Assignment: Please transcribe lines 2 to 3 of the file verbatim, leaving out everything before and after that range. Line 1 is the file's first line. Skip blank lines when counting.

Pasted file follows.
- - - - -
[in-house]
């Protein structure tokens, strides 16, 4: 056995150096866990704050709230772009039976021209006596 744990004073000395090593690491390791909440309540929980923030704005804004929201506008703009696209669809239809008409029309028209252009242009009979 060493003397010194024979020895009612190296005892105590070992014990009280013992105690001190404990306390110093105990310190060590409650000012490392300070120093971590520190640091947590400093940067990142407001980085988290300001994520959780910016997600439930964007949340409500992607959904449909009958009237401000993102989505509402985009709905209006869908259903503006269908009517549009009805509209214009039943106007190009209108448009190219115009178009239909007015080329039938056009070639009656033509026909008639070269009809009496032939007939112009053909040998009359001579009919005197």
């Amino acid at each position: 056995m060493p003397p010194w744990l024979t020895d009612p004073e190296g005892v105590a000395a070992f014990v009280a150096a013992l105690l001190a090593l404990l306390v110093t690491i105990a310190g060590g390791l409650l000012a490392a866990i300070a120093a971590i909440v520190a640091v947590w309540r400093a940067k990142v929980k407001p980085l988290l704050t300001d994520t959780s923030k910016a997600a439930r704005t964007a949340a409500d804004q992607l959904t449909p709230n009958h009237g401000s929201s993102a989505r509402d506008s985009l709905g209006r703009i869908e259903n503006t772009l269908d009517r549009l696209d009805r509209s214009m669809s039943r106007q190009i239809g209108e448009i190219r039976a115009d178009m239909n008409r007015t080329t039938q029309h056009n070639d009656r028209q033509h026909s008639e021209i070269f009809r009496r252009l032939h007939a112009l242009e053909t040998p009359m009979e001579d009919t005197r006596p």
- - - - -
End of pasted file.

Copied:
């Protein structure tokens, strides 16, 4: 056995150096866990704050709230772009039976021209006596 744990004073000395090593690491390791909440309540929980923030704005804004929201506008703009696209669809239809008409029309028209252009242009009979 060493003397010194024979020895009612190296005892105590070992014990009280013992105690001190404990306390110093105990310190060590409650000012490392300070120093971590520190640091947590400093940067990142407001980085988290300001994520959780910016997600439930964007949340409500992607959904449909009958009237401000993102989505509402985009709905209006869908259903503006269908009517549009009805509209214009039943106007190009209108448009190219115009178009239909007015080329039938056009070639009656033509026909008639070269009809009496032939007939112009053909040998009359001579009919005197």
């Amino acid at each position: 056995m060493p003397p010194w744990l024979t020895d009612p004073e190296g005892v105590a000395a070992f014990v009280a150096a013992l105690l001190a090593l404990l306390v110093t690491i105990a310190g060590g390791l409650l000012a490392a866990i300070a120093a971590i909440v520190a640091v947590w309540r400093a940067k990142v929980k407001p980085l988290l704050t300001d994520t959780s923030k910016a997600a439930r704005t964007a949340a409500d804004q992607l959904t449909p709230n009958h009237g401000s929201s993102a989505r509402d506008s985009l709905g209006r703009i869908e259903n503006t772009l269908d009517r549009l696209d009805r509209s214009m669809s039943r106007q190009i239809g209108e448009i190219r039976a115009d178009m239909n008409r007015t080329t039938q029309h056009n070639d009656r028209q033509h026909s008639e021209i070269f009809r009496r252009l032939h007939a112009l242009e053909t040998p009359m009979e001579d009919t005197r006596p």